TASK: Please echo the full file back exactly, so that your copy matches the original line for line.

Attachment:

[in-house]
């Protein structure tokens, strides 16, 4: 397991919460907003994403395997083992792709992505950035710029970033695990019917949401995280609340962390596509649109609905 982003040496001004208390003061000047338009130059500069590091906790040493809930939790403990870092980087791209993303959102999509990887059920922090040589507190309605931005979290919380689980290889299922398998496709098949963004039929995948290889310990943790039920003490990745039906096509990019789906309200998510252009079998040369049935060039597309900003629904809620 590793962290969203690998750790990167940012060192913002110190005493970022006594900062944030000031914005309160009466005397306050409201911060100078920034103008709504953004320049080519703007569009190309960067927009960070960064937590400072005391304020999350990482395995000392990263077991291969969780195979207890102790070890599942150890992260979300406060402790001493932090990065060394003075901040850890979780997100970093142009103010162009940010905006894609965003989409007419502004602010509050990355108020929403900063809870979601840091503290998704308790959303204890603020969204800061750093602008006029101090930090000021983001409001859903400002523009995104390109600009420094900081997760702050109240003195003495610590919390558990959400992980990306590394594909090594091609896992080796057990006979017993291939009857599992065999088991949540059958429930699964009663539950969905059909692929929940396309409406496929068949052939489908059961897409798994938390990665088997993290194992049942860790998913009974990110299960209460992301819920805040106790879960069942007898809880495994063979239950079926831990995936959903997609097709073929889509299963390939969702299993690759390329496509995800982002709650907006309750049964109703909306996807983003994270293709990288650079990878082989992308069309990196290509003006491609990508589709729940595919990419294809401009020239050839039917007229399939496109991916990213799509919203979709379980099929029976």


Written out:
[in-house]
């Protein structure tokens, strides 16, 4: 397991919460907003994403395997083992792709992505950035710029970033695990019917949401995280609340962390596509649109609905 982003040496001004208390003061000047338009130059500069590091906790040493809930939790403990870092980087791209993303959102999509990887059920922090040589507190309605931005979290919380689980290889299922398998496709098949963004039929995948290889310990943790039920003490990745039906096509990019789906309200998510252009079998040369049935060039597309900003629904809620 590793962290969203690998750790990167940012060192913002110190005493970022006594900062944030000031914005309160009466005397306050409201911060100078920034103008709504953004320049080519703007569009190309960067927009960070960064937590400072005391304020999350990482395995000392990263077991291969969780195979207890102790070890599942150890992260979300406060402790001493932090990065060394003075901040850890979780997100970093142009103010162009940010905006894609965003989409007419502004602010509050990355108020929403900063809870979601840091503290998704308790959303204890603020969204800061750093602008006029101090930090000021983001409001859903400002523009995104390109600009420094900081997760702050109240003195003495610590919390558990959400992980990306590394594909090594091609896992080796057990006979017993291939009857599992065999088991949540059958429930699964009663539950969905059909692929929940396309409406496929068949052939489908059961897409798994938390990665088997993290194992049942860790998913009974990110299960209460992301819920805040106790879960069942007898809880495994063979239950079926831990995936959903997609097709073929889509299963390939969702299993690759390329496509995800982002709650907006309750049964109703909306996807983003994270293709990288650079990878082989992308069309990196290509003006491609990508589709729940595919990419294809401009020239050839039917007229399939496109991916990213799509919203979709379980099929029976």